I went from that meeting right to APUSGOV, so I went from having fun to doing some serious teaching (but also having fun because I love that class). Today’s lesson was all about the Mississippi Summer Project, the passage of the Civil Rights Act, and the passage of the Voting Rights Act. I showed an excerpt from PBS’ Freedom Summer, which really got my students talking because none of them had learned about that part of history before. None of them knew about the murders, or any of the other crimes that rocked the country that summer, so they had lots of questions and comments. We talked for a while, and I closed class by reading Langston Hughes’ Kids Who Die. My students don’t have nearly enough poetry in their lives, and I thought that particular poem was fitting for the lesson. 

One of my students stayed after the bell to give me a pennant from the college she’s going to attend (I hang my seniors’ college pennants in my classroom, which is a custom I stole from Tom White), which was so cool.. She also gave me a really sweet thank you card and a gift certificate to my favorite coffee shop because I’d written her a recommendation. I wasn’t expecting it, and it totally made my day. 

World was also awesome because my A day classes have developed incredible class cultures, and the students are so eager to ask and/or answer questions, and that makes it fun for all of us. We discussed the current war in Afghanistan, watched some video footage of counterinsurgency efforts in different provinces (because I wanted to show that progress is uneven, and see if they could get at why that is), theorized about the future if the US withdraws its troops… In both my classes, a student pointed out that would probably impact neighboring countries, which gave me a perfect segue into the next thing I planned on teaching: the impact on the war on Pakistan. Their homework is to do some research on Pakistani culture, and next class we’ll examine what’s happened since the war in Afghanistan began, and what may happen in the future.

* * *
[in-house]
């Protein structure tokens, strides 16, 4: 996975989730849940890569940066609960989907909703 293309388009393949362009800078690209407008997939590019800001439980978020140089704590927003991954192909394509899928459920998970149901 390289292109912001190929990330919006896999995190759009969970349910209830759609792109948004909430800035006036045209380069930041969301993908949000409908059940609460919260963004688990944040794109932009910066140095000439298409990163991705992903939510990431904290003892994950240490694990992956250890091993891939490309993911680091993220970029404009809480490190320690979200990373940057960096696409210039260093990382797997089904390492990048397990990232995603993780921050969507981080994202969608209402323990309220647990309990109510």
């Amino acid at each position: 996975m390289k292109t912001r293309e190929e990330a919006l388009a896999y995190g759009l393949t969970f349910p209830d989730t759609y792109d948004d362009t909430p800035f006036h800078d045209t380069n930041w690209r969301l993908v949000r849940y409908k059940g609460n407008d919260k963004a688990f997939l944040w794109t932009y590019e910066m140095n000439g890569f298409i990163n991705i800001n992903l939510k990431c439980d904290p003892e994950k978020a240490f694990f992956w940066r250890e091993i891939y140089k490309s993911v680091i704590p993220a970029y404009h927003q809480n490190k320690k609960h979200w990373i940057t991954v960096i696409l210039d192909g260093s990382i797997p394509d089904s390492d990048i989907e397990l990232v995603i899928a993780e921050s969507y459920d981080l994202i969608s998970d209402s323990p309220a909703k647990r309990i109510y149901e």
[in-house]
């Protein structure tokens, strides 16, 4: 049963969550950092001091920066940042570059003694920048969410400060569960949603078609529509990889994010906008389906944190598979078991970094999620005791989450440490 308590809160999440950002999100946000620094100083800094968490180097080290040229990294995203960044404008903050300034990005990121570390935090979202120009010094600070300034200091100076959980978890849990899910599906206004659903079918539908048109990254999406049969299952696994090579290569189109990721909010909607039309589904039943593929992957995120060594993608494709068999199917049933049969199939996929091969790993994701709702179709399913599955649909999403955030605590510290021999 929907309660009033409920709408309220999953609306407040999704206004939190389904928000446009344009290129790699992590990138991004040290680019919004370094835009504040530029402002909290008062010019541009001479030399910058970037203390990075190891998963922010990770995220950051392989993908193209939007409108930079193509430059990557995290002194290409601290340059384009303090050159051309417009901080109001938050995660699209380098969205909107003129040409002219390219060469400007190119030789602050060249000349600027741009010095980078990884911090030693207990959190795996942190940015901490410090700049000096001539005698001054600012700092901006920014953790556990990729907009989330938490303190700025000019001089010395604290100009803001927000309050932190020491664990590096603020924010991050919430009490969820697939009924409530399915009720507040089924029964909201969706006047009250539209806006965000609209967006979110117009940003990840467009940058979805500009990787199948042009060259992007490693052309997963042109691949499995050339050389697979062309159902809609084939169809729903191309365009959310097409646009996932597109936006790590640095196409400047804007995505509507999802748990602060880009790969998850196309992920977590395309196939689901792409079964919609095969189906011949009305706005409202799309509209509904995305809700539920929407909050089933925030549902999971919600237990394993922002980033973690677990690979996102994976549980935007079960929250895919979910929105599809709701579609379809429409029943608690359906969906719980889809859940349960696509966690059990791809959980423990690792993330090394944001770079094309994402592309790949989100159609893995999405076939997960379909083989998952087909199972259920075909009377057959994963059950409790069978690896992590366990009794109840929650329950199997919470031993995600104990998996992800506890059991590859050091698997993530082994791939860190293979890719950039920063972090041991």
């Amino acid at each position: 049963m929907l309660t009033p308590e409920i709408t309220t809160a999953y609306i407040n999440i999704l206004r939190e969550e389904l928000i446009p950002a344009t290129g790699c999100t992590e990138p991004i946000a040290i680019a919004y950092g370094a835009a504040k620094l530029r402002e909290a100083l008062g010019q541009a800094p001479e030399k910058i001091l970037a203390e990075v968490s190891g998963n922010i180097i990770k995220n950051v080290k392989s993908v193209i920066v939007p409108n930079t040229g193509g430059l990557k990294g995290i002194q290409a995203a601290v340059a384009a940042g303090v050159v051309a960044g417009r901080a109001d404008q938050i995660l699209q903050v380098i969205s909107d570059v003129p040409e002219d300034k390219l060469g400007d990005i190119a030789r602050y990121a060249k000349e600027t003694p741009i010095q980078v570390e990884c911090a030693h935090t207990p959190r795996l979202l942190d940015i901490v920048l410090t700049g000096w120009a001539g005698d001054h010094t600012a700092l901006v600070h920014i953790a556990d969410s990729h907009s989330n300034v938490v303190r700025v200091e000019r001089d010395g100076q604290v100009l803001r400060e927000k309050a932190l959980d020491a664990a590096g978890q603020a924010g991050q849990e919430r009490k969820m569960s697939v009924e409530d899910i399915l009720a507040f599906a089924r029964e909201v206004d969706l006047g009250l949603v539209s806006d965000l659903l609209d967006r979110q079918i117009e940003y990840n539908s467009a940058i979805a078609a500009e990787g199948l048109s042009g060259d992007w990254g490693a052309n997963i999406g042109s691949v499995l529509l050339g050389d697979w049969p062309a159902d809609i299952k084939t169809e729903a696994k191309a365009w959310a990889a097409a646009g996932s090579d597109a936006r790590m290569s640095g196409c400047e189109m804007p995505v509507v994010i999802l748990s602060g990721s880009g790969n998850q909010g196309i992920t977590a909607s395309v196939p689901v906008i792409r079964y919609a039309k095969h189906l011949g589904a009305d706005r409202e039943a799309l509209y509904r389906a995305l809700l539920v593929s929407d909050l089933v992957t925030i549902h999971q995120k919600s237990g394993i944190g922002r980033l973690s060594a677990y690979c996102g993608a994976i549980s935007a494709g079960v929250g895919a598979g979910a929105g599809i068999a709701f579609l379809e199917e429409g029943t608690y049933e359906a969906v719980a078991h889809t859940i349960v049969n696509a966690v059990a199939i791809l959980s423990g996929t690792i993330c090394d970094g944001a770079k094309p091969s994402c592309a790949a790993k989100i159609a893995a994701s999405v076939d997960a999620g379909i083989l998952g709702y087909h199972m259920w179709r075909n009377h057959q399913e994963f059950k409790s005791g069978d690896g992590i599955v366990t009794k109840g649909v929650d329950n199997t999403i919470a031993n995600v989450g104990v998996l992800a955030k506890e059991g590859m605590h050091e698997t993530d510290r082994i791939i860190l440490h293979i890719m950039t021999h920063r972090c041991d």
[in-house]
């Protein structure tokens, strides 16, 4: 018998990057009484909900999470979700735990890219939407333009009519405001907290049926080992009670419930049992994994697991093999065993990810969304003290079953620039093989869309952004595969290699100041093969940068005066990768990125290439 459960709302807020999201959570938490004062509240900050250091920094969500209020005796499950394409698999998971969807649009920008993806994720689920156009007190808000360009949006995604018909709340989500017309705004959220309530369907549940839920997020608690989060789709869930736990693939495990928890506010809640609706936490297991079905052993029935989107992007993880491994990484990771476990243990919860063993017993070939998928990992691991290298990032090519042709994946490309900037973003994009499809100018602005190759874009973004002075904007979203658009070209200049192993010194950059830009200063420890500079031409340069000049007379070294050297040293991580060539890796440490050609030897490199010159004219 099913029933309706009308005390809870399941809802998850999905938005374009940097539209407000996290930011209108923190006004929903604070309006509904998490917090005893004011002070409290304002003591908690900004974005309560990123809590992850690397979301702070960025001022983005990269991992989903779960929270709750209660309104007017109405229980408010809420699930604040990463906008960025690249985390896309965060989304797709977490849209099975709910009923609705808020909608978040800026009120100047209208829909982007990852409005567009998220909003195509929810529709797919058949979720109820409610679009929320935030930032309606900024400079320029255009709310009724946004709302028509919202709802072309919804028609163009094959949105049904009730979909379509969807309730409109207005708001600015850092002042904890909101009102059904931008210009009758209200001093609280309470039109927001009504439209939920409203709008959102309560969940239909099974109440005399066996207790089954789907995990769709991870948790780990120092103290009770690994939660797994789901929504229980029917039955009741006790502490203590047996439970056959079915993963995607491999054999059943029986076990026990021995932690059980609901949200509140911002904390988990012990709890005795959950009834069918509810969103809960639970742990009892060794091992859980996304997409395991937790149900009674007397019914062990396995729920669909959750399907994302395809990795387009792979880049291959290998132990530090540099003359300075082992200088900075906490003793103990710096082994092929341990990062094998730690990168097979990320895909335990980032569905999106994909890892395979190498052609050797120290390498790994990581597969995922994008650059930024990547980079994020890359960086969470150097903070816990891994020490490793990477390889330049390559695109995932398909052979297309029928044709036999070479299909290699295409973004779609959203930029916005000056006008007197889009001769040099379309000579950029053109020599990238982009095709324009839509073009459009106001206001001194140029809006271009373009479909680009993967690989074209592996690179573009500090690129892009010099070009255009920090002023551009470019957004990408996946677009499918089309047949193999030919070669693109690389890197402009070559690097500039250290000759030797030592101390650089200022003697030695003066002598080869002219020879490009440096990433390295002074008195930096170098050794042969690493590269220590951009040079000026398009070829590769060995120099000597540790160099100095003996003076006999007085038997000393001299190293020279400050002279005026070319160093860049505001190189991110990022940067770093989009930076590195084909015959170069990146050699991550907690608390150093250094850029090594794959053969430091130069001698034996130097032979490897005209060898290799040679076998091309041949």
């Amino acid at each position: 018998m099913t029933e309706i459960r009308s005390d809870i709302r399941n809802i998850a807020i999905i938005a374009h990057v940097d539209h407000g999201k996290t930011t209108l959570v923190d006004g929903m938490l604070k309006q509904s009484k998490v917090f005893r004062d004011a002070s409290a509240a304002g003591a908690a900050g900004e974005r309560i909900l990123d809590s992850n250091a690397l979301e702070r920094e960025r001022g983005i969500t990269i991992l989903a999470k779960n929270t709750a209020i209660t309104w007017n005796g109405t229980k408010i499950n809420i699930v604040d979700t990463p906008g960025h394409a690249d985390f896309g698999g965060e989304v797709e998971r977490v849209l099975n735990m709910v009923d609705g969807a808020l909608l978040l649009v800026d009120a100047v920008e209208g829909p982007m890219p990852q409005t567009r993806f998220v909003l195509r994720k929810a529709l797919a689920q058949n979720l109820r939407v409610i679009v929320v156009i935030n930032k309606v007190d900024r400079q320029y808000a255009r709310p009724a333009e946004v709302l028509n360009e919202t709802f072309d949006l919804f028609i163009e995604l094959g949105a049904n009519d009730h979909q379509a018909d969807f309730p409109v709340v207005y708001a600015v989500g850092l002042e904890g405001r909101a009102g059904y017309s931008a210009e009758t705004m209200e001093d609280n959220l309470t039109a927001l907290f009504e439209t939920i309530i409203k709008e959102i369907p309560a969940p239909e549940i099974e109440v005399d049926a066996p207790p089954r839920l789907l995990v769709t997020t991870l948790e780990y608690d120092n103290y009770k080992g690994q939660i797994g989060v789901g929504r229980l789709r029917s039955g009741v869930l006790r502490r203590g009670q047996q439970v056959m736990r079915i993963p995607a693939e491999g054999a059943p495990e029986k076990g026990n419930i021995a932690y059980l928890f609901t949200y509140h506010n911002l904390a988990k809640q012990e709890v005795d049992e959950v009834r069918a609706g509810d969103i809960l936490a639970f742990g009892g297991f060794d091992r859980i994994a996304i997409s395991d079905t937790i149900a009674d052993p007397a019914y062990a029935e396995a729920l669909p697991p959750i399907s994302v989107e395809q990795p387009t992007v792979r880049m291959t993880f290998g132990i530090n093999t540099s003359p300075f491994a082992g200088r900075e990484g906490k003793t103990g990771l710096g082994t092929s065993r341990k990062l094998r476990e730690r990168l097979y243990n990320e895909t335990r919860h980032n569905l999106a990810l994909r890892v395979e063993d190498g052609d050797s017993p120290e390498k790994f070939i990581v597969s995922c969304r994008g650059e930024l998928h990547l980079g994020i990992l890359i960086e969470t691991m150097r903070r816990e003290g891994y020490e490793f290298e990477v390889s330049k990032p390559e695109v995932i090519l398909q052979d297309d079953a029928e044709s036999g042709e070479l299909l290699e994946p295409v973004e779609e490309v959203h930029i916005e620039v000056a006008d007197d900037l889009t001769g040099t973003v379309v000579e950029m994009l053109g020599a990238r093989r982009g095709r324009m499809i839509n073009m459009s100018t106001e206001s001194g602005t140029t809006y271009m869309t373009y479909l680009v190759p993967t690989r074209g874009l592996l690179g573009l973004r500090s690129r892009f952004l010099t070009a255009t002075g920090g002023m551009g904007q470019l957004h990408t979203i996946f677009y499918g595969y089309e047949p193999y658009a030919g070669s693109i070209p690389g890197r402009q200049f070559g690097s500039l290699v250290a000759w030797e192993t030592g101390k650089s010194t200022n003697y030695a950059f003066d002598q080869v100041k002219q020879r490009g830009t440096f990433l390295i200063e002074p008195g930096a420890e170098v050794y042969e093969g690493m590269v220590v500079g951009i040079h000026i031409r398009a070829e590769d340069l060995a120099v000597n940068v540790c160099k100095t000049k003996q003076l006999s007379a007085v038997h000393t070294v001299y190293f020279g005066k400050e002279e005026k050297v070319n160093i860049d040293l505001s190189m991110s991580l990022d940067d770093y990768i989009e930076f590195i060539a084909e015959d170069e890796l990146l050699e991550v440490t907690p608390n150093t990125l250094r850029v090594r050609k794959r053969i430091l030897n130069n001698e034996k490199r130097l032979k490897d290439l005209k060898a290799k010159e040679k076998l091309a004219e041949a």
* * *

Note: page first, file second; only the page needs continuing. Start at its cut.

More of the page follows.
My Block 4 class goes the latest lunch in the schedule (12:30), and I didn’t bring a snack today, so I was wicked hungry. Thankfully, the culinary class always has an amazing soup and salad bar (in addition to a sit-down restaurant that’s open to the public… they know us teachers don’t have time to sit down), so I went and got myself some food. I’d just gotten back to my classroom when The Vice Principal came on the loudspeakers and announced that a water pipe had burst, and everyone had to evacuate to the gym. 

I took my lunch with me and ate it in the bleachers.

Everything was all right, at first; the admins explained to the kids what was going on, and told everyone to sit tight until they had some more information. Of course, some kids immediately texted their parents to come pick them up, so a wave of dismissals started. Then, when it became obvious that things weren’t going to be fixed before the end of the day, The Superintendent made the decision to dismiss school entirely as soon as possible. As soon as that was announced, there was chaos; kids immediately got up and tried to leave, and it took several minutes to get everyone settled so The Vice Principal could explain how dismissal would work.